Hundreds of thousands of consumers are contacted by debt collectors regarding delinquent debts every single day. Receiving these calls and notices can cause a great deal of stress. In fact, one could list dealing with debt collection activities right along with public speaking as one of the worst experiences. While it is possible to avoid speaking in front of people, avoiding a debt collector isn’t a good idea. However, there are certain ways to go about dealing with collection agencies. Read Part 1 of this series to find out how consumer law works and can help you fight debt collectors who use illegal practices. Read Part 2 to learn the laws and how to find out if a debt collector is breaking them. The following are detailed approaches to several situations you may find yourself in.
If You’re Not Sure a Violation Has Happened
If you are not sure a violation has happened, this would be your next step: (Keep in mind you are still filling the letters and keeping a record of the calls). Do not call or answer a phone call from a Debt Collector. However, you must correspond. To do this, simply write a letter to them. It is referred to as a Cease and Desist letter. In the letter, you will be basically saying you refuse to pay the debt. You need not go into a great deal of other verbiage.
Once they have received your letter, they are not legally allowed to contact you; to do so is a violation of state statute, either by phone or mail. But they will. They will be irritated by your blunt letter and will make a point of calling you or writing you again.
As soon as that happens, they have broken the law. You may now initiate your law suit and when they are contacted by the attorney representing you, they will simply say “How much?” They will then settle with your attorney right then on the phone. There will be no court session or any need for you to defend yourself in anyway. The Debt Collector knows they are caught red-handed and will not pursue the debt any further. They go away and you will probably see a cash award for your efforts as well, as mentioned earlier.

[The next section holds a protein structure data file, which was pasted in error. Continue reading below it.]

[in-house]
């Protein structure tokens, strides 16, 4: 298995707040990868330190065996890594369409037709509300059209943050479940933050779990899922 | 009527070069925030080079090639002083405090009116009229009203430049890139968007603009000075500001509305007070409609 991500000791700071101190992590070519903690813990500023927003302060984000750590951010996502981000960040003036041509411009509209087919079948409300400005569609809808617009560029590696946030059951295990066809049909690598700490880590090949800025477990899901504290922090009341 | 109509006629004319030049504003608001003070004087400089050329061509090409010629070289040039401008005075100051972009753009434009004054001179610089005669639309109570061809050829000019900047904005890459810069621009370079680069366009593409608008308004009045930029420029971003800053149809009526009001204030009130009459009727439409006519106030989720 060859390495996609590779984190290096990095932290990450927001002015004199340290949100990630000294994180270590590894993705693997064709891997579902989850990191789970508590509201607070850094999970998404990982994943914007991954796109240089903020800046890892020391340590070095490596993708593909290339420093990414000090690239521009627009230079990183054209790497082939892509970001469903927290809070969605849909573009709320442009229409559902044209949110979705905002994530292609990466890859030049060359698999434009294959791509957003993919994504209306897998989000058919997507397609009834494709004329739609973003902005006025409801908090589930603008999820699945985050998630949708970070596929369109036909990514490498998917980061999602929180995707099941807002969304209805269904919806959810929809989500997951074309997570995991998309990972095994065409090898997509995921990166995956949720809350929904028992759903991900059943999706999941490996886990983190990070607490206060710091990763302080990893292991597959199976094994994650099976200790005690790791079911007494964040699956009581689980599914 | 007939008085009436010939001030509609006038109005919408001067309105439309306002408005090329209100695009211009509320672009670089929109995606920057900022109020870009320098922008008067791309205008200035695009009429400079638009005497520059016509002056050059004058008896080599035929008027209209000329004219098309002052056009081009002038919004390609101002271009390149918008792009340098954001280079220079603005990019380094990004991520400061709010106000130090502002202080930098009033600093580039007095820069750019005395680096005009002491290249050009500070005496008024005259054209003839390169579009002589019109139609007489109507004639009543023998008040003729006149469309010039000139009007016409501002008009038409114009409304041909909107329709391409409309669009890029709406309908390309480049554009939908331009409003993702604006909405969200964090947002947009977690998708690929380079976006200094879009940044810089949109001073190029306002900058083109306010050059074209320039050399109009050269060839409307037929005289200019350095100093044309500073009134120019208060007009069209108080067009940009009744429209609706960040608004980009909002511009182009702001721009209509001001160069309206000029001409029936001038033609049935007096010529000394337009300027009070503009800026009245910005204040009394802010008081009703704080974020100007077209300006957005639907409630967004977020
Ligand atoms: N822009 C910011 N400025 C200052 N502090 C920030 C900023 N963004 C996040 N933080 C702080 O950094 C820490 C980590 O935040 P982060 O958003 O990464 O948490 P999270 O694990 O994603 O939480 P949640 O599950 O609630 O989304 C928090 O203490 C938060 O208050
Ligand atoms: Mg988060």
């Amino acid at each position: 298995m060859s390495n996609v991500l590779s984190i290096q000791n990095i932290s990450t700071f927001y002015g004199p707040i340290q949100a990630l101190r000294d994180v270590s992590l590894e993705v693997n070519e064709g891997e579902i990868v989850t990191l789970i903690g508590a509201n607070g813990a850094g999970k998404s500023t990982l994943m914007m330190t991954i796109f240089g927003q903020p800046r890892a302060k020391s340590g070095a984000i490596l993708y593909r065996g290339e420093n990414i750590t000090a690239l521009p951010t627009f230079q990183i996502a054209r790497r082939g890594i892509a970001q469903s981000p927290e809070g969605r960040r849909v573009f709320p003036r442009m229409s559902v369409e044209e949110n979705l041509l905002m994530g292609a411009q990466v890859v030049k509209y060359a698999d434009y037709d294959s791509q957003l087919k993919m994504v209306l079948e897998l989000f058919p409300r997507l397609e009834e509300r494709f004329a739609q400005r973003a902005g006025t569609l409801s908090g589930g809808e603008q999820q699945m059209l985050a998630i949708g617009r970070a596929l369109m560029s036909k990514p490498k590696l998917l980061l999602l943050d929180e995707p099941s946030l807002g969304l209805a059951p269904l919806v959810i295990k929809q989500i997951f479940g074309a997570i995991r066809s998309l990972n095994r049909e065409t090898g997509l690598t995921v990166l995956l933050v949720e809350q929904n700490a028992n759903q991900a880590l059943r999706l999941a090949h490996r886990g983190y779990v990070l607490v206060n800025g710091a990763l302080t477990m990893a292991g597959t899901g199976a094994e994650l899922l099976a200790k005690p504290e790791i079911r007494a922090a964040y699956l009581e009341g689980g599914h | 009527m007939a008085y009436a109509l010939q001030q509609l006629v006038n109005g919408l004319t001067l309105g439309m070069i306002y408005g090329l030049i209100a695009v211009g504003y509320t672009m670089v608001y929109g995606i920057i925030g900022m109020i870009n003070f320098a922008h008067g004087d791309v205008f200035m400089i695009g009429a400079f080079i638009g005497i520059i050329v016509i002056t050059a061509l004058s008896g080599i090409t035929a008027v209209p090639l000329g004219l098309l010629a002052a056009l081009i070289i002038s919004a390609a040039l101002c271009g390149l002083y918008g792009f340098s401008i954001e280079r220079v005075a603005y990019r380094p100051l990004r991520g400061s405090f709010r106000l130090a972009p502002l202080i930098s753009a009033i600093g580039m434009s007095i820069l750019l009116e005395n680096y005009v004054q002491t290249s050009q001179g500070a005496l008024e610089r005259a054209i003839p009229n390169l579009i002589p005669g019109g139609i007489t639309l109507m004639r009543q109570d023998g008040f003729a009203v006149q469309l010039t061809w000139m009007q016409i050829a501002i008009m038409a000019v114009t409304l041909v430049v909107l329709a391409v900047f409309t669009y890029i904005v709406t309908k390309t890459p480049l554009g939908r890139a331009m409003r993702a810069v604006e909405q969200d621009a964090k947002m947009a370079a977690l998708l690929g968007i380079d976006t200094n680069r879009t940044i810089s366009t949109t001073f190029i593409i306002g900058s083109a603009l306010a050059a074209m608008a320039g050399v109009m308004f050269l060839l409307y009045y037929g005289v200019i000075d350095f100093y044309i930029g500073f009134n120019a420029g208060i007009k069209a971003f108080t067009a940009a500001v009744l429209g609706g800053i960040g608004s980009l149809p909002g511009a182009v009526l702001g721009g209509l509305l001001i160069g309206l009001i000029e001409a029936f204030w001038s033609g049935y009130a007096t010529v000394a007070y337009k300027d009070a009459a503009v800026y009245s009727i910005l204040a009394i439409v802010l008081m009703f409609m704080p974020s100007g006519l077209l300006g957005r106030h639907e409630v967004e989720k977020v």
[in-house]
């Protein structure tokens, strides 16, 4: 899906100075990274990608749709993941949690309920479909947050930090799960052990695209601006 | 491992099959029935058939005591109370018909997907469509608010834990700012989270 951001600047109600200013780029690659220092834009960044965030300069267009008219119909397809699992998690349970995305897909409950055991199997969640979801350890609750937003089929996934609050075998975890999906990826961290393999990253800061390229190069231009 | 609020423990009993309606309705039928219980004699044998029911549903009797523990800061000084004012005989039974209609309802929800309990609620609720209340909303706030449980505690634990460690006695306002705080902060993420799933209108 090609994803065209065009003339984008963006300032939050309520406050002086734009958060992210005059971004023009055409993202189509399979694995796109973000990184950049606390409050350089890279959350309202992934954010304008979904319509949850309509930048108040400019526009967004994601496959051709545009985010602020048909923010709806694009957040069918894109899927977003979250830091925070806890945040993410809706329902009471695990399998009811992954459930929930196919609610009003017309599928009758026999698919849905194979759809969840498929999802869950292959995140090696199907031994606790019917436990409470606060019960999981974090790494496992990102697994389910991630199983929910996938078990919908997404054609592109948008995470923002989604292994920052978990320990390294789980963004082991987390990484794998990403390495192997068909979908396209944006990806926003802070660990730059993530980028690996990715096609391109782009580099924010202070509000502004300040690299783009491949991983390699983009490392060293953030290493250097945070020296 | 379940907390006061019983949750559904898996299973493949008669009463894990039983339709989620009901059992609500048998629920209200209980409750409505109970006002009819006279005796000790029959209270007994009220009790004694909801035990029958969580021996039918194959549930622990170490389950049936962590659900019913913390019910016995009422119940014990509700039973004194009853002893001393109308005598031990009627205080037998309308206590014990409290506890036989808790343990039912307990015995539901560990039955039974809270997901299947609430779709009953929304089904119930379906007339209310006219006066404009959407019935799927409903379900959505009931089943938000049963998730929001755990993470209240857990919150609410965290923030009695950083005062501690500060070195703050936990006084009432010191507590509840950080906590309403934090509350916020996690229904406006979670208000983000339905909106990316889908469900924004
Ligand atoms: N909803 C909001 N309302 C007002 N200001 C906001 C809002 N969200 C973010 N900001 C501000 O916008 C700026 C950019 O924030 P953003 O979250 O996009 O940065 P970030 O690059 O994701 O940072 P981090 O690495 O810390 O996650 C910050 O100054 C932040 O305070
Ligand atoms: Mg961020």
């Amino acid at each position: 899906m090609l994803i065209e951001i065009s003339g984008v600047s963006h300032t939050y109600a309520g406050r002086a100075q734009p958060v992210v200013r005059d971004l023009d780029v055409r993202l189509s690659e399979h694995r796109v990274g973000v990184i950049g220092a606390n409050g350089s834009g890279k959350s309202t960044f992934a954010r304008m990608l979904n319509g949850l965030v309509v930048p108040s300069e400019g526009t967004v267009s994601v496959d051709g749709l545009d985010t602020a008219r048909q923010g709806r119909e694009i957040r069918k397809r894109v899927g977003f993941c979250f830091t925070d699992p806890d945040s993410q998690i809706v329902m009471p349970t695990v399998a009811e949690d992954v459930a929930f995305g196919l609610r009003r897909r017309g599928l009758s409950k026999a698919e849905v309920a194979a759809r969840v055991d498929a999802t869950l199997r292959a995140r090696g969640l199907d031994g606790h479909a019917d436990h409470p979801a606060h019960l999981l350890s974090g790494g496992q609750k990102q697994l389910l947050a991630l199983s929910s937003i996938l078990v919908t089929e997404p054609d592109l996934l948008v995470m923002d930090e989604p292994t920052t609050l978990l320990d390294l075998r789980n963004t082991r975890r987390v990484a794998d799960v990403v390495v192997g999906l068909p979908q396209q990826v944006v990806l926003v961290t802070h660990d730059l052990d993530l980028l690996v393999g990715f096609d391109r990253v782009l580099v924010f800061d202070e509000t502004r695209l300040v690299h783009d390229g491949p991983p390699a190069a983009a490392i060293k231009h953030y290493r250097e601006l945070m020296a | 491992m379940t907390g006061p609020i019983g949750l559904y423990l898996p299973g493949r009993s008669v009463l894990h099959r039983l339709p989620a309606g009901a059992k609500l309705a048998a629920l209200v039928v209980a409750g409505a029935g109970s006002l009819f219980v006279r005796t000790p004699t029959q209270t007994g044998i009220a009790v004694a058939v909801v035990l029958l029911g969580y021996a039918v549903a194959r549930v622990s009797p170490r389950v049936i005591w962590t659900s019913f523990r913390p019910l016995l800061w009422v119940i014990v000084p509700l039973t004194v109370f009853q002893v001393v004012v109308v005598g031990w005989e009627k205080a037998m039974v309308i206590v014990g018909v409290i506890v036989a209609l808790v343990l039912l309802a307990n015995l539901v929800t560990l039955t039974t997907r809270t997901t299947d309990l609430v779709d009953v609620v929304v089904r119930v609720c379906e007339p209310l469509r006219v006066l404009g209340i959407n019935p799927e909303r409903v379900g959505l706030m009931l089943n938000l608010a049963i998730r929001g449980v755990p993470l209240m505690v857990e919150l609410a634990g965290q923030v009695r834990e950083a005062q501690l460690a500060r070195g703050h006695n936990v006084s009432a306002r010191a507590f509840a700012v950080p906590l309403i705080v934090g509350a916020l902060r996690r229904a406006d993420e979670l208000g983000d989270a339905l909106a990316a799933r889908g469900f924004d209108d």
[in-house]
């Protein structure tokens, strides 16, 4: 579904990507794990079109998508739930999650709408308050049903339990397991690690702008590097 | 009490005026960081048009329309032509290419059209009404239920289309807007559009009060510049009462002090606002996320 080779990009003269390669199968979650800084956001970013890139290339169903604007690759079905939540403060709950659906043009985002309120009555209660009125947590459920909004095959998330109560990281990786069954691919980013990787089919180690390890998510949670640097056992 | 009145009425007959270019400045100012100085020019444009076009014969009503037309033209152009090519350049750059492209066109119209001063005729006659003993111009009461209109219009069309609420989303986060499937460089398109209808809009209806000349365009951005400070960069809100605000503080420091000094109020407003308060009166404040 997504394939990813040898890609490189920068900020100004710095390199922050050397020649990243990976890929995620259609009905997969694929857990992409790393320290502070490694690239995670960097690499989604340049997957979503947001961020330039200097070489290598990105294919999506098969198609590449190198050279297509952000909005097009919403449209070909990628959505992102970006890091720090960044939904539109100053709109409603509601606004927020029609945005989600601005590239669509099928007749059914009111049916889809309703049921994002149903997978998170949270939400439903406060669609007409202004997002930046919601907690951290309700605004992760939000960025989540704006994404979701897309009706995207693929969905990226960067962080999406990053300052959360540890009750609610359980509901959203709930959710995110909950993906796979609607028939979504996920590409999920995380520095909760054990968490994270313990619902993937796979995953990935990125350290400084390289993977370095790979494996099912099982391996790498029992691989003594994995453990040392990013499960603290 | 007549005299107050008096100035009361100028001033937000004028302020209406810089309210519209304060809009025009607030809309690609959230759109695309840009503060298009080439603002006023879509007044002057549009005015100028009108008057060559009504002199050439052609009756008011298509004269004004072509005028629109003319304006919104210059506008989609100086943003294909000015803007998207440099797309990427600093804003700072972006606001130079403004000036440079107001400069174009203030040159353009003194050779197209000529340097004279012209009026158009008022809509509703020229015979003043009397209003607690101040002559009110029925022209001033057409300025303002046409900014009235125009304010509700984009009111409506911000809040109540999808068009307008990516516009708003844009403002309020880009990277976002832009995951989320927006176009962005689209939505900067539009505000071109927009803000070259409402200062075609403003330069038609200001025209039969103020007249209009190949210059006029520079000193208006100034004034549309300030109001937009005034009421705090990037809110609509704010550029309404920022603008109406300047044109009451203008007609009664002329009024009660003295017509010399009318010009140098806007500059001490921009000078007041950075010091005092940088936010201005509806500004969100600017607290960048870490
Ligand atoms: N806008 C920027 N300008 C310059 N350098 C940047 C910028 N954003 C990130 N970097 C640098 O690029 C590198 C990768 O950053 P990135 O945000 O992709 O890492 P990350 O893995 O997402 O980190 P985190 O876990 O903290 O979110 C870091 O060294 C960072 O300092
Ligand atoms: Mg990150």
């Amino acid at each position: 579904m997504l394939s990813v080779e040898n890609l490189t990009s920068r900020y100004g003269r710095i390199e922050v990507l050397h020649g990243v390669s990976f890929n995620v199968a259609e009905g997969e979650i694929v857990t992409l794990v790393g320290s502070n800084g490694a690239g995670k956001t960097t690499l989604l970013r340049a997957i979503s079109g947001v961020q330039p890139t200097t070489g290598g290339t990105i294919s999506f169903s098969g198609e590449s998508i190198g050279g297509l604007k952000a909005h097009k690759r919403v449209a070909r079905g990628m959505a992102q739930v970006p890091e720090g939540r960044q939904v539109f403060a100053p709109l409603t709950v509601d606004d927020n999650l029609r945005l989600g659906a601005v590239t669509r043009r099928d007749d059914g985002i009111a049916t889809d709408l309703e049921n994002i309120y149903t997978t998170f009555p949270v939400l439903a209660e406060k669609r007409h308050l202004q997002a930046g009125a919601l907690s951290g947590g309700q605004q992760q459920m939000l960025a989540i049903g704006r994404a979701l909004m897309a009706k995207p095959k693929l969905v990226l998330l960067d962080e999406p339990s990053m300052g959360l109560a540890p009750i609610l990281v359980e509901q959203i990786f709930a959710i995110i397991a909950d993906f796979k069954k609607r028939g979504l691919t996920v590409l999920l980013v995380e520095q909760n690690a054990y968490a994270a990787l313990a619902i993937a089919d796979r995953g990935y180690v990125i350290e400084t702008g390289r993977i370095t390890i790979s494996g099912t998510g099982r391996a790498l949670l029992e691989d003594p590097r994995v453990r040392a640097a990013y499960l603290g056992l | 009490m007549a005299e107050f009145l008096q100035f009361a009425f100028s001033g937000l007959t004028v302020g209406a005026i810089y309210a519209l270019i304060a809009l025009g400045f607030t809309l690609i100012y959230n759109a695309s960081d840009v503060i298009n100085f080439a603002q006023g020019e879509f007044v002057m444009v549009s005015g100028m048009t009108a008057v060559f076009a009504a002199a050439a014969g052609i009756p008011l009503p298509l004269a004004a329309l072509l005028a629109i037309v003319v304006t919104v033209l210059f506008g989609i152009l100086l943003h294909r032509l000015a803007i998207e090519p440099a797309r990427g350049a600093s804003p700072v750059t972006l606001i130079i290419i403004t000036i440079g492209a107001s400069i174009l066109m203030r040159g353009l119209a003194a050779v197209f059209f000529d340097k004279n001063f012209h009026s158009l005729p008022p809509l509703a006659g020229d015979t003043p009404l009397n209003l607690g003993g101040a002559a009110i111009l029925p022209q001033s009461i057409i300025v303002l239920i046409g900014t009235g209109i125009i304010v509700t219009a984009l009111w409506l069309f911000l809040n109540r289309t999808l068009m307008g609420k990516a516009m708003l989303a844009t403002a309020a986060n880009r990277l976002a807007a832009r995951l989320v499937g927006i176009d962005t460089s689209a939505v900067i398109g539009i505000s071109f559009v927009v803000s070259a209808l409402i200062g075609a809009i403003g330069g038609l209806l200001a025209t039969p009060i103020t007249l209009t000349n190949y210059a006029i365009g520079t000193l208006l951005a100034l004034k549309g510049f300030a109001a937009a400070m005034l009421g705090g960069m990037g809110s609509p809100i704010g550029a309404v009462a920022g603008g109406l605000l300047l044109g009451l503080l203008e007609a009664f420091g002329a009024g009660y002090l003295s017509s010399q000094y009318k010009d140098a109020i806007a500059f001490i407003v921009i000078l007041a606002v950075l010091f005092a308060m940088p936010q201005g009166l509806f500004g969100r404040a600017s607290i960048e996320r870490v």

When You’re Not Sure Who the Debt Collector Is
What if the Debt Collector hasn’t identified himself in the phone call and you are not sure who to write to? This is the only case when you will speak with the collector. You will call them back or take the call when they contact you. The purpose for this correspondence is ONLY to determine the company’s name and address.
You will not get into a long winded conversation or begin answering questions from a Debt Collector. You ask the questions. In fact, when they first take your call, you probably will get all the information you need—the company name. Because when they take your call, they probably will announce who they are. Politely hang up and Google their name. In this manner you will probably get their address and can now write your Cease and Desist letter mentioned earlier.
However, if they answer with; “Your account number please?” or something like that, (without identifying themselves) you simply respond with, “I’m sorry who did I call?” Now when they identify their company name, you simply and politely hang up. Now you have their name and can proceed as above.
Winning the Fight Against Collection Calls and Letters
We do not maintain the view that debts should be left unpaid. If it is possible to pay a debt, one should by all means pay it. However, it does not follow that we are obligated to give money to a debt collection company that employs illegal and deceitful methods.
If there are legal means available to us to make unscrupulous debt collection companies abide by state and federal laws, and then by all means we have the right to take full advantage of them, have the debt expunged from our credit report and possibly get a cash award as well.
If you believe your rights may have been violated we encourage you to contact us. The consumer-rights attorney that we use gets paid directly from the defendant (collection agency) and will not charge you for this service.
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